When I first started screenwriting years ago, I was orderly. I worked on one project at a time. I wouldn’t start a new one until the other was finished. It’s hard to drop a ball when you only have one in the air. I was in complete control.
Translation: I was a miserable control freak.
I sat my frustrated self down with a producer and lamented my stress over the latest script. I spent so much time on it that the mere sight of the zillionth draft made me want to vomit. He advised I push it aside and write something else. In fact, I should write as much as I possibly could and hit the streets with a stack of specs.
“Learn how to juggle.”
Some of the best career advice I ever got.
Years after that heartfelt talk, I am blissfully happy in my writing career. Why? Because by juggling like a circus clown, I have grown as a writer. The only control I seek now is the quality of my craft and choosing projects I love.
Currently, I’m rewriting the Slavery by Another Name(SBAN) adaptation, as well as writing a novel, a short film script, a comedy feature, and on the writing team of a new TV series. Beyond writing, I’m producing a friend’s short, gone Elvis.
I got this juggling thing down… most days.
Balance is the key. Here’s how I find mine:
First step is finding what hours in the day your creative juices flow. If you're going to juggle projects, you need to carve out time to write every single day. For me, my creativity is most electric in the afternoon. I guard those hours for writing. During the morning, I catch up on emails, tweets, research, and Scriptchat business.
In order to keep track of my various projects, I have a physical file box and notebook for each one as well as computer files. On my Mac desktop is a “TO DO” document where I organize my weekly goals. Every project makes the list, even if the goal is to let that draft simmer. If I don’t see the goal in front of me, it doesn’t get done, which is probably why my desk is a disaster. I should post a picture of it to make you all feel better… or not.
When I get writing assignments or offers to enter into new writing partnerships, I spend time deciding what projects excite me. But that is my nighttime task, as being tired makes me less likely to say “yes” when I should say “no”. I admit this is one area I have not mastered because I’m blessed with a talented group of friends who I would chop my arm off to work with. My cup runneth over.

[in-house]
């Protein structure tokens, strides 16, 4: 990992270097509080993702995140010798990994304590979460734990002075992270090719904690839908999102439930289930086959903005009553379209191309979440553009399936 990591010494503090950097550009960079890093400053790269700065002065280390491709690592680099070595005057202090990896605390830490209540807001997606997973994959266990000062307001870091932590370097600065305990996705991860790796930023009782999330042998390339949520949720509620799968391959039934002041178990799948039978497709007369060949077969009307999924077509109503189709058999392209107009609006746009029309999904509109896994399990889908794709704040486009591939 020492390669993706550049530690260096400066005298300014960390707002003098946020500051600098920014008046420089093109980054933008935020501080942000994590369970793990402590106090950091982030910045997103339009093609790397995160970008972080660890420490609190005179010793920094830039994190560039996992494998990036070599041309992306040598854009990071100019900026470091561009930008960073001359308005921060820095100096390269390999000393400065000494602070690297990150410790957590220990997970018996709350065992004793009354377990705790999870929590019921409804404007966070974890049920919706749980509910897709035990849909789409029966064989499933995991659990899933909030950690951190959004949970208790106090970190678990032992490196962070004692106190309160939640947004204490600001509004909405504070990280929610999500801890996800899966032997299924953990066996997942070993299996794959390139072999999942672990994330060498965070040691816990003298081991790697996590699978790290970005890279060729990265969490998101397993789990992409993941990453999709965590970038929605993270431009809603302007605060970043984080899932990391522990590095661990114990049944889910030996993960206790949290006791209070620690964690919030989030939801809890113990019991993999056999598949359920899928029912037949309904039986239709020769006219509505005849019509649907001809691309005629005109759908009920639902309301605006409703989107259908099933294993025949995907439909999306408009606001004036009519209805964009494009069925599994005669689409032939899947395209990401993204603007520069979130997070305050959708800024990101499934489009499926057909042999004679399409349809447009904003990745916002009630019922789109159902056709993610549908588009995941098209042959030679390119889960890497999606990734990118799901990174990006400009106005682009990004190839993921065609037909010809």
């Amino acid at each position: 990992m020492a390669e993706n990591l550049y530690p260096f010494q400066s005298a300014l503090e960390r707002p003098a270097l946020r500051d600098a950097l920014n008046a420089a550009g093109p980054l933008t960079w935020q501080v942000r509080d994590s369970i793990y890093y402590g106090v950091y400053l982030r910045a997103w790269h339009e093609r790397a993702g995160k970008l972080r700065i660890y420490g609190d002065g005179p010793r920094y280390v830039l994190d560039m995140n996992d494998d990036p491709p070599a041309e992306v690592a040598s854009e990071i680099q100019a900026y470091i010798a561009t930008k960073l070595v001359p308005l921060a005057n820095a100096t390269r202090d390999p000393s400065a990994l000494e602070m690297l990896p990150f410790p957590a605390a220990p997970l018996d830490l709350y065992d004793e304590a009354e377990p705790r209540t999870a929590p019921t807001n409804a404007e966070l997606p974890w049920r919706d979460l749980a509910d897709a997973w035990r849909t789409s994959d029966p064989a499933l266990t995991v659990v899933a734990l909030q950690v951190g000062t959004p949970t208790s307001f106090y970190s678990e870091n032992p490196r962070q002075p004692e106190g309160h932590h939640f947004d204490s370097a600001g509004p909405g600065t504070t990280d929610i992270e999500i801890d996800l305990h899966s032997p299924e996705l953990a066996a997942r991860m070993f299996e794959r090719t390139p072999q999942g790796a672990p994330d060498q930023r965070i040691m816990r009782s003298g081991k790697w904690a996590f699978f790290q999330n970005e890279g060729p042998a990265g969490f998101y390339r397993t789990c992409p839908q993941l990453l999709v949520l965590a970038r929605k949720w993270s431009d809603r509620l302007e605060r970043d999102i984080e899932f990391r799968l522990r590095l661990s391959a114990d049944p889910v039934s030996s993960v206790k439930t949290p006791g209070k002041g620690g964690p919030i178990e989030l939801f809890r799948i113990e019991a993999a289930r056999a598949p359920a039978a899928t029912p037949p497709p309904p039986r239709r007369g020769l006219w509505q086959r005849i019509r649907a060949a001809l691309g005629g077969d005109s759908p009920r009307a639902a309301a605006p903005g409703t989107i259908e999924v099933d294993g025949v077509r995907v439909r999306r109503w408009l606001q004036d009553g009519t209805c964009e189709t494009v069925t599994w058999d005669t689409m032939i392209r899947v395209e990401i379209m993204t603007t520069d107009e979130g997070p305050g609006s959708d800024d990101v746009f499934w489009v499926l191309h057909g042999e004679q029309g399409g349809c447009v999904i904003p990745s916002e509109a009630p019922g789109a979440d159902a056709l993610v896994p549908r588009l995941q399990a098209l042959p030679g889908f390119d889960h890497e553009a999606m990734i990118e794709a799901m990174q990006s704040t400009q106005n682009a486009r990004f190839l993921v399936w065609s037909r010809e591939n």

A variety of projects helps me pick one that fits my mood – one heavy, one light, one cerebral, etc.
For the last couple of years, SBAN has been my heavy hitter, that’s why I chose to follow it up with a comedy. As my current cerebral project, I’m producing a short film called gone Elvis, which explores the challenges of a homeless female veteran. Raising money and awareness while learning the behind-the-scenes skill set of a producer has indeed changed my writing. When you create not only as a writer but also as a businessperson, the end results benefit.
Only you can decide how many balls you can juggle at once. You might ultimately take on five, a different one for each weekday, but start with two and work your way up. Be advised, if you spread yourself too thin, nothing gets accomplished. “No” isn’t a dirty word.
It all comes back to balance.
As much as one may want to write 24 hours a day, you must, I repeat must, live your life. It’s in living life you find story ideas and learn about your characters’ motivations. It’s how you regroup and reenergize to be able to create.
Above all, don’t be afraid to drop a ball every now and then. Failure won’t kill you. In fact, you might learn more from watching a ball bounce across the floor than from keeping them all in the air successfully.
I dare say, if you can keep all the balls in the air, maybe you aren’t challenging yourself enough. Just a thought.
Since I’ve given up being a control freak, the comment section is all yours to share juggling tips of your own. I’d love to learn some new tricks of the trade!
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